A Sermon for the Third Sunday after Easter
Sermon for the Third Sunday after Easter
1 St. Peter 2:11-17 & St. John 16:16-22
by William Klock
Today’s lessons dovetail off last week’s as we continue on with this look at what it means to live as Easter people—as people of the Resurrection. Last Sunday we heard St. Peter telling us that to follow Jesus means to pursue holiness and to be persecuted for it by the world. And we looked a bit at Peter’s own life so that we could see the amazing change that Jesus had made in his life. Thirty or forty years earlier, people who knew Peter probably would have laughed if you’d told them that he would write these words about enduring suffering with grace. Peter was the big fisherman—rough and tough and always ready to take a stand for himself and his friends. When Jesus said that his mission was the cross, it was Peter who shouted, “No Lord! Not you!” When the soldiers came for Jesus, it was Peter who expected trouble and was wearing a sword. It was Peter who attacked the soldiers rather than let Jesus be taken away to suffering and death. And now, thirty years later, he writes to his fellow Christians that to follow Jesus is to take up our own crosses—to endure our own suffering, and sometimes even death.
What a change! And yet, brothers and sisters, this is the change that distinguishes the early Church from the modern Church in the West—even from the Church here in the Comox Valley and Vancouver Island. In those early centuries of Church history, Christians drew others to Jesus in amazing numbers. They converted an empire to the cross, mostly by being willing to take up their own crosses, by be willing to set aside their own rights and desires and ambitions, and instead, looking out for others—desiring to live by the example of Jesus. They understood the cost of discipleship, but they were willing to pay it because, as Peter puts it, they had put themselves in the hands of “the Shepherd and Bishop” of their souls. They were effective witnesses because they were a people truly, visibly, and dramatically reborn in the likeness of Jesus—people like Peter, the rough and tough fisherman, always ready for a fight, who changed his life and took up the cure of souls and eventually was crucified for his faith.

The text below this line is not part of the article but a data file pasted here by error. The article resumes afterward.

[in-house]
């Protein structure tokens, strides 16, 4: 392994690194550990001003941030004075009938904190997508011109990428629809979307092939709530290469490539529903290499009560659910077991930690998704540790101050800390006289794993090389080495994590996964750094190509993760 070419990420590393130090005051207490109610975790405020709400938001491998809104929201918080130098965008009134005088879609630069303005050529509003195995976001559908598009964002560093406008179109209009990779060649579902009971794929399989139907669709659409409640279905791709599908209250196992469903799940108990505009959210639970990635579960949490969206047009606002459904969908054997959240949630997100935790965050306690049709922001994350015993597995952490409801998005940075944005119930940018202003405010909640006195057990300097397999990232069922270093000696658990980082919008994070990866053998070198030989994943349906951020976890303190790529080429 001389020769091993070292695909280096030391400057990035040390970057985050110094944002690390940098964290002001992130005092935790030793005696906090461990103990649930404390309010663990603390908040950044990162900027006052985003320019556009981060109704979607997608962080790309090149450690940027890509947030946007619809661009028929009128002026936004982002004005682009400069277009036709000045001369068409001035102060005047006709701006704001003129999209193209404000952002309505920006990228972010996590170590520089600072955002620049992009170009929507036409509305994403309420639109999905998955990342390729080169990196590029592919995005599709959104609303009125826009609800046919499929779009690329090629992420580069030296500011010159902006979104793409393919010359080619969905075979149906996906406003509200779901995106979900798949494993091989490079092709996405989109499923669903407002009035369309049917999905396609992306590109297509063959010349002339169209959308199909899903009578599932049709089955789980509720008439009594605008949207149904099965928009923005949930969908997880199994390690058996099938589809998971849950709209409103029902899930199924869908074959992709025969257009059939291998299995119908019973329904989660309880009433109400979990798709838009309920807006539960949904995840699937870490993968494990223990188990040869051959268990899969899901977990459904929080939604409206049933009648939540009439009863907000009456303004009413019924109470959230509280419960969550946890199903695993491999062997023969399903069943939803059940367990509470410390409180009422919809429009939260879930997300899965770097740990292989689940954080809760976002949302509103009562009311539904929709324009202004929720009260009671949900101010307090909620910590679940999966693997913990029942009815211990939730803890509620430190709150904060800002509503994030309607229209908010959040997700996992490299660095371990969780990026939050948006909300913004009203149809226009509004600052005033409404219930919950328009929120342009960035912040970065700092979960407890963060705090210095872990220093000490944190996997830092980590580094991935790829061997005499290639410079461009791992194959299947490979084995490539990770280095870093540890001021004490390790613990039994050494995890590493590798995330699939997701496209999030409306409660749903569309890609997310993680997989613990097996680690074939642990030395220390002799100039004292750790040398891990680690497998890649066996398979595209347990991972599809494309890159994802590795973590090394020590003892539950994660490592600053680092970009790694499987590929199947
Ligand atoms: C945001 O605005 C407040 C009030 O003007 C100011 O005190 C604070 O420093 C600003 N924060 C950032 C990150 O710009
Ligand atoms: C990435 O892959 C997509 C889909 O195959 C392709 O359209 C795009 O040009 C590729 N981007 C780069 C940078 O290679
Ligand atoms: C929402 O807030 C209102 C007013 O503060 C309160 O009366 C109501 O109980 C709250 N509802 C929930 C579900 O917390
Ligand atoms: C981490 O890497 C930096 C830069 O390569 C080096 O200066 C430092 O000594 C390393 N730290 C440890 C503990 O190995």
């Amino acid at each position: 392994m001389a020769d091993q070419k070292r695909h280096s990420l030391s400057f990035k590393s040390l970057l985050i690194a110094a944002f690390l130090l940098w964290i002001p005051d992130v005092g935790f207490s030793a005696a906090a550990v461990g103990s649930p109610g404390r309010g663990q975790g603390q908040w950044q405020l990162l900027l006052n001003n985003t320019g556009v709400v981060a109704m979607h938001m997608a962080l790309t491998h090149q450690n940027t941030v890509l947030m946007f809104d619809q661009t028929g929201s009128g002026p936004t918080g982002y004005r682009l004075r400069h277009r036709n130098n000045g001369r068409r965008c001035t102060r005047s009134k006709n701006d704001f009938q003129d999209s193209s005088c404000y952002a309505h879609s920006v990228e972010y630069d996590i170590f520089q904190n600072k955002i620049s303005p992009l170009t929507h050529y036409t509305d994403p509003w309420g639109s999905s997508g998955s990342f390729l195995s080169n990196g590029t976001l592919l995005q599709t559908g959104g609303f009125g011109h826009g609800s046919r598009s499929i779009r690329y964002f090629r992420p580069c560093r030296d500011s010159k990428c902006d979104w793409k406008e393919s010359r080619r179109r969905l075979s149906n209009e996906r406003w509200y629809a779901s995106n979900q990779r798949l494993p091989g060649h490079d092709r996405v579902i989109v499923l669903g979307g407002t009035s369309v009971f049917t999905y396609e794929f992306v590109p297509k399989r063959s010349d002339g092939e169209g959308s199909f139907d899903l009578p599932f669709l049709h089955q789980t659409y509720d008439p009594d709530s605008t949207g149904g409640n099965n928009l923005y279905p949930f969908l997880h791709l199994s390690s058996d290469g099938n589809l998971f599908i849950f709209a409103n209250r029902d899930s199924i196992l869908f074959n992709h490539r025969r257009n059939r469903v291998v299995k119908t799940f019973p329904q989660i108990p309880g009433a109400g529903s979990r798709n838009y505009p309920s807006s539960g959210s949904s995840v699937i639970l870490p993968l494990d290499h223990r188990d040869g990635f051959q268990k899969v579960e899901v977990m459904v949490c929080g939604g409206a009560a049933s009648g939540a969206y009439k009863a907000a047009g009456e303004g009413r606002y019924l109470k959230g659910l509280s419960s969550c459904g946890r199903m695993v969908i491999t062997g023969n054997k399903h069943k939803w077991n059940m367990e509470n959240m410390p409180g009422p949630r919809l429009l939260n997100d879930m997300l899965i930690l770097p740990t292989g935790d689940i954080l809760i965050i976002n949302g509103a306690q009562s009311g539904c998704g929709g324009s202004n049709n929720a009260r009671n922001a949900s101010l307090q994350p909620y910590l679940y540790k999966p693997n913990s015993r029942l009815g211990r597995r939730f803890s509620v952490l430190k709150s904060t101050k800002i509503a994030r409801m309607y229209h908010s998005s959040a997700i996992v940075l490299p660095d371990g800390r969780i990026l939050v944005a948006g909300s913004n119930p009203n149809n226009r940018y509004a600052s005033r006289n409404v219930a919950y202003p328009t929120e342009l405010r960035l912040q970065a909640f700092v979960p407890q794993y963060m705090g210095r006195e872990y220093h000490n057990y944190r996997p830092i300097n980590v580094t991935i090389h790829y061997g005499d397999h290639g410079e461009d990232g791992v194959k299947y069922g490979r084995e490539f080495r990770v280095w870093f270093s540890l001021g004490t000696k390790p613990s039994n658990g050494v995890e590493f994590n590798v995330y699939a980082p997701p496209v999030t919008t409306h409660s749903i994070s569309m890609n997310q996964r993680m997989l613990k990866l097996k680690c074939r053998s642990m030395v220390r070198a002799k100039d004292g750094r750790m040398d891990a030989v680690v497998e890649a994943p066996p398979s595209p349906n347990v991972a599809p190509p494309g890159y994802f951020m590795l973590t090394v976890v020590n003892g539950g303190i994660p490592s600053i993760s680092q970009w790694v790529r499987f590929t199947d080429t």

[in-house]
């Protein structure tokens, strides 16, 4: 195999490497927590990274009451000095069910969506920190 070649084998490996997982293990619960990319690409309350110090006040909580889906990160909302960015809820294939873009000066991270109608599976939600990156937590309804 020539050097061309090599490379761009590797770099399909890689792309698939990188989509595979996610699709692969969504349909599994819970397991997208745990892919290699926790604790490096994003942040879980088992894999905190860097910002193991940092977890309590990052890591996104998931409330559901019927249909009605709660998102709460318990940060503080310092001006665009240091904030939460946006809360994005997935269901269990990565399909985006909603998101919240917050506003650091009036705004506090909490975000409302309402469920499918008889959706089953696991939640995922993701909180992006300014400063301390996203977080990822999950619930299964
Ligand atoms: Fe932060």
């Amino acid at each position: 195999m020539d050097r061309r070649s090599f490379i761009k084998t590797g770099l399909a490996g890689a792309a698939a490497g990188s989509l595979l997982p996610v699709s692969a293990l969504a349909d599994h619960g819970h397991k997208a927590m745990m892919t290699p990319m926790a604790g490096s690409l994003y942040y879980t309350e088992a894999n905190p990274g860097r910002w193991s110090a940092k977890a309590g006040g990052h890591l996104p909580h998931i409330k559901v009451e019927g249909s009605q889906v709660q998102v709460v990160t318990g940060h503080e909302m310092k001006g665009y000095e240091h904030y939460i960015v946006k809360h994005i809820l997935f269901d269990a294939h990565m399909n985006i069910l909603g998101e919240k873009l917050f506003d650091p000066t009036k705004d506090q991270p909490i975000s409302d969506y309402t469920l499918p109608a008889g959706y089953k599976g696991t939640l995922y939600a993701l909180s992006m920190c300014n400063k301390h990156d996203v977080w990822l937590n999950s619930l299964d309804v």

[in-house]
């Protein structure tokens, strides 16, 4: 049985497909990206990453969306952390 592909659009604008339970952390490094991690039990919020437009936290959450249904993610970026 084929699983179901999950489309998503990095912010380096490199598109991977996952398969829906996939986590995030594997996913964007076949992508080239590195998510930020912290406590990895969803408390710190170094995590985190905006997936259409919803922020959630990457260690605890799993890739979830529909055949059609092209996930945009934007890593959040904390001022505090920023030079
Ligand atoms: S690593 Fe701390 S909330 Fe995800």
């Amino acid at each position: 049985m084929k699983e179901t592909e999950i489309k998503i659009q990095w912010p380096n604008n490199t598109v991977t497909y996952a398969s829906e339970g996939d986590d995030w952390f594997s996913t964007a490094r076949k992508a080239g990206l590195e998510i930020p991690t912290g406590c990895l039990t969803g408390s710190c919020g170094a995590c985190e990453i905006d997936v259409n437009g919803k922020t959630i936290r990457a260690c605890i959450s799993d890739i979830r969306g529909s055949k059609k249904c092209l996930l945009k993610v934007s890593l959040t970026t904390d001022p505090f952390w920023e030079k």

They were lights shining brightly in the darkness. By contrast, our light is dim. And because our lights are dim, no one comes. Our churches are too often more obsessed with tickling itching ears and attracting people with worldly, man-centred teaching than they are with truly preaching the Gospel and committing themselves to holiness and to selfless sacrifice in the face of the world. As Christians we say we’ve entrusted ourselves to the Shepherd and Bishop of our souls, but for all intents and purposes when the world looks at us it still sees people who look for their security in bank accounts, houses and cars, jobs, and the accumulation of worldly stuff. When they see us, they see people that often aren’t much more holy than they are. And sadly, they see people who, when their rights are stepped on or who when things don’t go our way, fight back—people an awful lot like Peter before he was Saint Peter. And the end result is that the Church looks more and more like the world, her light grows less and less bright, she draws fewer and fewer people.
Friends, the time is short. Don’t let us squander it. In our Gospel this morning we heard those words over and over: “a little while”. Jesus told his disciples that he was leaving, but not for long. In a little while he’d be back. He said these words as part of his farewell address to his disciples, just before he was arrested, and the immediate situation was his death. He would be gone and they would mourn, but in a little while—just three days—he’d be back and they could rejoice with him in the Resurrection. But Jesus words obviously refer to more than just what was going to happen that over the next several days. These words prepared his disciples for his ascension. He was resurrected on that first Easter morning and was with his disciples in resurrected glory for fifty days, and then he ascended—he went to his Father—and was gone again—and again, they might have mourned if it weren’t for the fact that they knew he would come back “in a little while”. And as St. Augustine said when he preached on this passage, these words are for all Christians, because we all live in expectation of our Lord’s return, and if it seems like it’s more than just a “little while”, that’s only because we lack eternal perspective—we don’t understand that our time here, even if we live to be a hundred, is nothing compared to eternity. Even if we wait another thousand or another ten thousands years for Jesus to return, that time is nothing compared to the eternal joys of the New Jerusalem.